Editor's note: This column originally was published Nov. 5, 2000.
The ink was cleanly processed. The writing table was cleared. A few of my proposed notes were written. Then, from some unusual jar of something, over went the opened bottle of ink. Maybe a door was slammed. Maybe a bird flew into a cleaned widow. After 64 years maybe the house is still settling. Could a piece of space junk have fallen? Anyway the small purple flood spread over the table top. I picked up the bottle immediately, thus saving about a tablespoon of the ink. The last note I was writing got splattered as well as the stationery I was using. Pretty color, though.
I reached for the paper towels I had on hand for such an emergency, which I never thought I'd have. All the time I was admiring the beautiful color of the fluid as it soaked into the papers. I went to the kitchen to get a sponge but here's where it gets worse. As I rubbed the sponge across a seam where a table leaf could be inserted, I felt a splatter on my white canvas shoes. Quickly I jerked some more paper towels to lay on the floor and across the table top hemorrhaging, but, unfortunately, a large magenta spot was forming on the light green carpet. It was a mistake to go after that with the sponge that was already holding purple ink.
Maybe I should stop here and sum it all up by saying I was having a bad ink day. But let me go on. After assessing that the seam where an extra leaf could be inserted was completely devoid off my prized purple project, I set out in earnest to clean the carpet lest I have a permanent purple spot.
A clean sponge was found and more ink was soaked up. However, by pressing or rubbing the sponge I was only pushing the ink farther down and spreading it. I had some foamy carpet cleaner and covered the place generously, making lovely purple suds and lavender hands. The directions said, " Let dry and vacuum." I did that. The directions further said, as many directions do, "If results are unsatisfactory, repeat." I did that again and again before dark and I grew too tired to do anything further. A generous amount of foam was left on the spot overnight. After a final vacuuming, I was almost satisfied.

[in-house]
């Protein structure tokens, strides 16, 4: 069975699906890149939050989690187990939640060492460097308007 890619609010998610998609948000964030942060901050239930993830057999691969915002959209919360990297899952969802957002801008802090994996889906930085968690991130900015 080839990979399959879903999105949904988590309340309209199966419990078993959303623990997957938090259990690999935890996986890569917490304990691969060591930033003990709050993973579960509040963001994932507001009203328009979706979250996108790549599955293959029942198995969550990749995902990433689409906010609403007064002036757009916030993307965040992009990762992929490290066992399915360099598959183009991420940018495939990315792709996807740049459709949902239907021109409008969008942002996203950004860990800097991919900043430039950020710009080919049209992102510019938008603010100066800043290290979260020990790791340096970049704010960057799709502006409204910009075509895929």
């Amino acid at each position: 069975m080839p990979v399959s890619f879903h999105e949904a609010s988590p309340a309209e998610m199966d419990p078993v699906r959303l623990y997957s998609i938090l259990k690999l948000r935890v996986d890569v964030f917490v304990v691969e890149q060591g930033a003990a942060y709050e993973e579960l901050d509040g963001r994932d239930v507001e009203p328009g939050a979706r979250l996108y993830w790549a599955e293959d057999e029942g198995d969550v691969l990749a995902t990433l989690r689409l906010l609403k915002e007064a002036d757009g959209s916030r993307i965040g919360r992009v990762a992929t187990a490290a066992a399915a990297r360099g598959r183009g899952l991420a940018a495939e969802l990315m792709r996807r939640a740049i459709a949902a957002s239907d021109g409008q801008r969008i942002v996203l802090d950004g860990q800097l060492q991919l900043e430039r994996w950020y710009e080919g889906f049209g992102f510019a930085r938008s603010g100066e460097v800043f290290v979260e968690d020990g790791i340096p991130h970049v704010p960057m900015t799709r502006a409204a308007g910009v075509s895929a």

I told a friend I might have to resort to a commercial cleaner. She replied, "Oh, that's just another line in the wrinkles of your well-lived-in house." So far, I'm getting along with that.
In spite of this bump in my orderly plans, I still appreciate the pokeweed as it is sometimes called. I make use of it at both the beginning and the end of its life. In the beginning it shoots up something like an asparagus plant. When 6 or 7 inches high it is used in salads or in a mess of greens. In the end of its life I make the ink. It is not complimentary to nature to not use its gifts. During the in-between-time, I let it alone, for it is said to be poisonous, that is, the leaves and the roots. Poisonous? Medicines are made from them to treat skin and blood disease. Amongst other medicines, I take a little purple pill! Can the pharmacologists, too, not get the purple out?
Jean Bell Mosley is an author and longtime resident of Cape Girardeau.